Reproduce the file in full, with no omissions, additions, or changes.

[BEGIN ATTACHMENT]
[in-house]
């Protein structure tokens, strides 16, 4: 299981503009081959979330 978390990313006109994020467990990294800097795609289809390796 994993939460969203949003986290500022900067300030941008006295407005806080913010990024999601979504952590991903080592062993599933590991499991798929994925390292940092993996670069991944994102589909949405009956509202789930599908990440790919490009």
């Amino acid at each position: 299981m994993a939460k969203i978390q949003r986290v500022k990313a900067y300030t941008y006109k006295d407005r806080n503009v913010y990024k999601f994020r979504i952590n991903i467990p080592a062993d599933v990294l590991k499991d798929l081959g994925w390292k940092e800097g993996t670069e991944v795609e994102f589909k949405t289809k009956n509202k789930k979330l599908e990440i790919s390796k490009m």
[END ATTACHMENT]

[in-house]
């Protein structure tokens, strides 16, 4: 299981503009081959979330 978390990313006109994020467990990294800097795609289809390796 994993939460969203949003986290500022900067300030941008006295407005806080913010990024999601979504952590991903080592062993599933590991499991798929994925390292940092993996670069991944994102589909949405009956509202789930599908990440790919490009």
């Amino acid at each position: 299981m994993a939460k969203i978390q949003r986290v500022k990313a900067y300030t941008y006109k006295d407005r806080n503009v913010y990024k999601f994020r979504i952590n991903i467990p080592a062993d599933v990294l590991k499991d798929l081959g994925w390292k940092e800097g993996t670069e991944v795609e994102f589909k949405t289809k009956n509202k789930k979330l599908e990440i790919s390796k490009m």